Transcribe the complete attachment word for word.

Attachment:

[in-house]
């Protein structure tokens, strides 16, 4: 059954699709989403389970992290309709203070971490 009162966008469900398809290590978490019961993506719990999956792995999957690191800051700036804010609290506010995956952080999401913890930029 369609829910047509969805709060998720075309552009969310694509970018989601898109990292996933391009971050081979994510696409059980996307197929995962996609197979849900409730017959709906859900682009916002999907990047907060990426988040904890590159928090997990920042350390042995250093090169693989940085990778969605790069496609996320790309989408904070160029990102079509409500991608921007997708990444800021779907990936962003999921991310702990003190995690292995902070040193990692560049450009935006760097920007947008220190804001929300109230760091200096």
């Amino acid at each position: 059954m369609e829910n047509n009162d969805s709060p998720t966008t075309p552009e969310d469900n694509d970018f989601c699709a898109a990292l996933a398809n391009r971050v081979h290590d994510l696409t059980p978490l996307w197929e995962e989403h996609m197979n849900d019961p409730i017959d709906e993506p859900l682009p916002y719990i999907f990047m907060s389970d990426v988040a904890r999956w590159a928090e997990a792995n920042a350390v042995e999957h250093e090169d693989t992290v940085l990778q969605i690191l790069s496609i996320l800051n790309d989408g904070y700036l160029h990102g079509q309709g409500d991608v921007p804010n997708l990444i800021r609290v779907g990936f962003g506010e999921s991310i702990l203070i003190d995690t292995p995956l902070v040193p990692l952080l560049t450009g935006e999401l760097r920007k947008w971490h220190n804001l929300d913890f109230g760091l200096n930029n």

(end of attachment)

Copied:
[in-house]
């Protein structure tokens, strides 16, 4: 059954699709989403389970992290309709203070971490 009162966008469900398809290590978490019961993506719990999956792995999957690191800051700036804010609290506010995956952080999401913890930029 369609829910047509969805709060998720075309552009969310694509970018989601898109990292996933391009971050081979994510696409059980996307197929995962996609197979849900409730017959709906859900682009916002999907990047907060990426988040904890590159928090997990920042350390042995250093090169693989940085990778969605790069496609996320790309989408904070160029990102079509409500991608921007997708990444800021779907990936962003999921991310702990003190995690292995902070040193990692560049450009935006760097920007947008220190804001929300109230760091200096």
């Amino acid at each position: 059954m369609e829910n047509n009162d969805s709060p998720t966008t075309p552009e969310d469900n694509d970018f989601c699709a898109a990292l996933a398809n391009r971050v081979h290590d994510l696409t059980p978490l996307w197929e995962e989403h996609m197979n849900d019961p409730i017959d709906e993506p859900l682009p916002y719990i999907f990047m907060s389970d990426v988040a904890r999956w590159a928090e997990a792995n920042a350390v042995e999957h250093e090169d693989t992290v940085l990778q969605i690191l790069s496609i996320l800051n790309d989408g904070y700036l160029h990102g079509q309709g409500d991608v921007p804010n997708l990444i800021r609290v779907g990936f962003g506010e999921s991310i702990l203070i003190d995690t292995p995956l902070v040193p990692l952080l560049t450009g935006e999401l760097r920007k947008w971490h220190n804001l929300d913890f109230g760091l200096n930029n």